“I-Mab Biopharma is a clinical-stage Chinese biotech firm with strong innovative products in its pipeline. Its first commercial drug will be felzartamab (CD38, Greater China), which could be launched in China at the end of 2023 or early 2024 for third-line multiple myeloma, or MM. Other core assets are lemzoparlimab (”lemzo,” CD47, Greater China), uliledlimab (“uli,” CD73, global rights), and eftansomatropin (long-acting growth hormone, Greater China). Although we do not award I-Mab a moat due to the early stage of its portfolio, we are impressed with its differentiation and rational design and believe it has a positive moat trend.”
— Jay Lee, senior equity analyst
“Altice USA has struggled to maintain revenue growth recently—more than cable peers Comcast and Charter—as it battles stiff competition from Verizon in the New York market. The firm has broken from its peers with plans to aggressively upgrade its networks with fiber rather than rely on traditional cable network technology. This strategy will sharply curtail free cash flow over the next few years. Still, we expect the firm’s networks will remain vital pieces of infrastructure that will generate strong, albeit slow growing, cash flow over the long term.”
— Michael Hodel, director of equity research, media and telecom
“While Lyft’s mixed third-quarter results and fourth-quarter guidance were disappointing, we continue to see strength in the firm’s network effect which has driven growth in rider monetization. We were also pleased with Lyft’s latest cost-cutting measures. However, we continue to expect lower 2024 adjusted EBITDA than the firm guided for earlier this year. We have lowered our revenue growth assumption for this year through 2026 given the ongoing uncertainty regarding the macro environment.
“In addition, while we think Lyft will remain the second-largest ride-hailing platform in the U.S., we are now assuming Uber will slightly increase its market share over Lyft during the next few years. We now see Lyft hitting GAAP profitability in 2025, a year later than we had initially projected, as we do not foresee as much operating leverage given our lower revenue growth assumption. While adjustments to our model result in a $55 fair value estimate, down from $65, we continue to view shares of this narrow-moat firm as deeply undervalued.”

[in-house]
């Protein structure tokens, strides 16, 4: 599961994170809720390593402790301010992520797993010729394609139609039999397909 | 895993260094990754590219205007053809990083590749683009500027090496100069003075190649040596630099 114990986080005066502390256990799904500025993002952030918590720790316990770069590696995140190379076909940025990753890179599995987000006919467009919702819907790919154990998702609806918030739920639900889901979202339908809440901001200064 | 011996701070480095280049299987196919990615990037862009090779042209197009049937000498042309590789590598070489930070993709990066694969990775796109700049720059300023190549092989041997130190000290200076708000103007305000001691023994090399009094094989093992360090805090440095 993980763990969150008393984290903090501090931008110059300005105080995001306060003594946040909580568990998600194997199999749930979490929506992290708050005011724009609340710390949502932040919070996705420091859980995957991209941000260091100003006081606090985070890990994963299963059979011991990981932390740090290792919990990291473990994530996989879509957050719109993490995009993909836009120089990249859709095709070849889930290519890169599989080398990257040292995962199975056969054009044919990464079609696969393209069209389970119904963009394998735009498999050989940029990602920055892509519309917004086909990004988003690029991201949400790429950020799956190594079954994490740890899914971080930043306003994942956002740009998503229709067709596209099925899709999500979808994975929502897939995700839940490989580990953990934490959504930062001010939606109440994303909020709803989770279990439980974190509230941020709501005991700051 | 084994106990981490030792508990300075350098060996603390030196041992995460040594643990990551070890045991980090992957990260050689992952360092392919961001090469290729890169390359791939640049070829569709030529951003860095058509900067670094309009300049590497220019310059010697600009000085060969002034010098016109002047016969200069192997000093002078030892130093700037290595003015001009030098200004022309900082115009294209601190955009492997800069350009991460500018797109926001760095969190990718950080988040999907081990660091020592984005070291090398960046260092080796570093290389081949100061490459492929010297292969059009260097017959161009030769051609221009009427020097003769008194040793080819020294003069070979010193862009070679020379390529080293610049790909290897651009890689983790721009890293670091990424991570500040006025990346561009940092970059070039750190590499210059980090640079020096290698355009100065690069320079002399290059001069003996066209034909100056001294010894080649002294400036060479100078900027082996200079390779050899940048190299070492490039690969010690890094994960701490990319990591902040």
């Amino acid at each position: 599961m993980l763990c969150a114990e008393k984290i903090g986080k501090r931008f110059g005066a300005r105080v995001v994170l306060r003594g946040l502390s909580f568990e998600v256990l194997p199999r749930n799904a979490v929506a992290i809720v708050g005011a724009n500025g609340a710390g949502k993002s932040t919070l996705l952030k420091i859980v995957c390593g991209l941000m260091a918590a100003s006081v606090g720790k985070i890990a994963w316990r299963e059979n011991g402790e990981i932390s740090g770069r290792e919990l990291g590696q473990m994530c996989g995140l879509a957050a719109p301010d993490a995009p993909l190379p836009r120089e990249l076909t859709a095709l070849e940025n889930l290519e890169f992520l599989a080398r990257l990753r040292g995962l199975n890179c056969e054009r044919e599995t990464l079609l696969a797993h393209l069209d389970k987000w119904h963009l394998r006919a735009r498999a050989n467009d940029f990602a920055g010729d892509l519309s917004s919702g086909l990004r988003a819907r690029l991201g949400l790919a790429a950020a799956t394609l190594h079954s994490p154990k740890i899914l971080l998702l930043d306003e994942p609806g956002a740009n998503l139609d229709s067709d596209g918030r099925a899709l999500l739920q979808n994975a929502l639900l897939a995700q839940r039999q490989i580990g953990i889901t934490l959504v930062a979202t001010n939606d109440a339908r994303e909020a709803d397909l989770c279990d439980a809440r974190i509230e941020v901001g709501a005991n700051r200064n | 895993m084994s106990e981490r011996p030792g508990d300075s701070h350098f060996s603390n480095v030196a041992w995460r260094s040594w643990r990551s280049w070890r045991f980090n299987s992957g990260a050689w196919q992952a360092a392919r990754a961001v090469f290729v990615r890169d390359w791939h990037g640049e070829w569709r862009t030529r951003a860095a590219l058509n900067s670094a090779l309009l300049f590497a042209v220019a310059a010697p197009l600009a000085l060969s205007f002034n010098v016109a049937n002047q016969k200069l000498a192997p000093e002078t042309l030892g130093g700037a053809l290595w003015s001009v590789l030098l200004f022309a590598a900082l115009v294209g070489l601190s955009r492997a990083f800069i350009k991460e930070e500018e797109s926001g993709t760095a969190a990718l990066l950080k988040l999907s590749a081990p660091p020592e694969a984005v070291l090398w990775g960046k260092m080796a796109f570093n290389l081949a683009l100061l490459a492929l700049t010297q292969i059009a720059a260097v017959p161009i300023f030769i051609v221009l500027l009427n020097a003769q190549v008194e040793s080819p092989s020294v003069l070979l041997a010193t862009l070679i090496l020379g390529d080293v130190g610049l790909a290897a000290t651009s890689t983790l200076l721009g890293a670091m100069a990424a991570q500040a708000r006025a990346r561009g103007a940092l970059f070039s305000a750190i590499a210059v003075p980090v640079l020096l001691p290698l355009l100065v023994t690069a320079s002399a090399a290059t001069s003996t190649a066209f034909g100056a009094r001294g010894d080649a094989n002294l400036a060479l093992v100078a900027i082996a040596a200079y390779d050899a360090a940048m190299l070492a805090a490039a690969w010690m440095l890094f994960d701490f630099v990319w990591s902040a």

— Ali Mogharabi, senior equity analyst
“Farfetch is a leading global online distribution platform for personal luxury goods. It connects luxury buyers and sellers and offers a wide selection of products to consumers (3.9 million stock-keeping units at the end of 2017, or 10 times more than the next biggest peer, according to the company) without exposing itself to unsold inventory risk. While we believe Farfetch’s business model exhibits traces of a network advantage moat source, we are currently wary of assigning it a moat, given the early stages of industry development, the company’s small size and reach (6% share of the online luxury goods segment, reaching less than 1% of the luxury buying population), and lack of business model monetization.”
“We believe Farfetch is well-positioned to take advantage of strong growth in online luxury good buying, which we expect to increase to 35% in 2030. We expect Farfetch to increase its market share to 10% from 6% in 2021 in 10 years’ time. We forecast the company to turn profitable by 2023 and reach a high-teens margin by 2028 as operating expenses are scaled against growing revenue.”
— Jelena Sokolova, senior equity analyst

Jakir Hossain does not own (actual or beneficial) shares in any of the securities mentioned above. Find out about Morningstar’s editorial policies.